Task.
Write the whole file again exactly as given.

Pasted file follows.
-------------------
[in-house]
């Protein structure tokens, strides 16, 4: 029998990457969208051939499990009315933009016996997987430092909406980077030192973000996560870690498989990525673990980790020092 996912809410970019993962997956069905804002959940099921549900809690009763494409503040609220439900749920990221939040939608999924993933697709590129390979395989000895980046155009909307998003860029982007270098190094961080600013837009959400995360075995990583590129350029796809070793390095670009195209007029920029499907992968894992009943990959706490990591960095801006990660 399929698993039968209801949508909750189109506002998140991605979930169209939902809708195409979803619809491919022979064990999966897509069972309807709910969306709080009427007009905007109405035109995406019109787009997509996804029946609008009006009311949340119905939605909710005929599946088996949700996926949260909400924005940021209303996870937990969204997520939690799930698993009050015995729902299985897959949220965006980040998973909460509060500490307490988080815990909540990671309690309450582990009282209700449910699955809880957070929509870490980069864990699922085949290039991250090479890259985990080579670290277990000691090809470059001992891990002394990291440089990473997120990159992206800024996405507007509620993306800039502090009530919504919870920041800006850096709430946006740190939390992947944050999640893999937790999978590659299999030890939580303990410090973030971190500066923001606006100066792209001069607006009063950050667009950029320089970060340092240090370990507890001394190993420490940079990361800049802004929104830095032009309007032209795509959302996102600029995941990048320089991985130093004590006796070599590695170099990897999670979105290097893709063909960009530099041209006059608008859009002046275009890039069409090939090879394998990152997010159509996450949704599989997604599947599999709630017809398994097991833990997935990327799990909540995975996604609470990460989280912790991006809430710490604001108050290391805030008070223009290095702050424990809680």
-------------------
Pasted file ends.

[in-house]
């Protein structure tokens, strides 16, 4: 029998990457969208051939499990009315933009016996997987430092909406980077030192973000996560870690498989990525673990980790020092 996912809410970019993962997956069905804002959940099921549900809690009763494409503040609220439900749920990221939040939608999924993933697709590129390979395989000895980046155009909307998003860029982007270098190094961080600013837009959400995360075995990583590129350029796809070793390095670009195209007029920029499907992968894992009943990959706490990591960095801006990660 399929698993039968209801949508909750189109506002998140991605979930169209939902809708195409979803619809491919022979064990999966897509069972309807709910969306709080009427007009905007109405035109995406019109787009997509996804029946609008009006009311949340119905939605909710005929599946088996949700996926949260909400924005940021209303996870937990969204997520939690799930698993009050015995729902299985897959949220965006980040998973909460509060500490307490988080815990909540990671309690309450582990009282209700449910699955809880957070929509870490980069864990699922085949290039991250090479890259985990080579670290277990000691090809470059001992891990002394990291440089990473997120990159992206800024996405507007509620993306800039502090009530919504919870920041800006850096709430946006740190939390992947944050999640893999937790999978590659299999030890939580303990410090973030971190500066923001606006100066792209001069607006009063950050667009950029320089970060340092240090370990507890001394190993420490940079990361800049802004929104830095032009309007032209795509959302996102600029995941990048320089991985130093004590006796070599590695170099990897999670979105290097893709063909960009530099041209006059608008859009002046275009890039069409090939090879394998990152997010159509996450949704599989997604599947599999709630017809398994097991833990997935990327799990909540995975996604609470990460989280912790991006809430710490604001108050290391805030008070223009290095702050424990809680």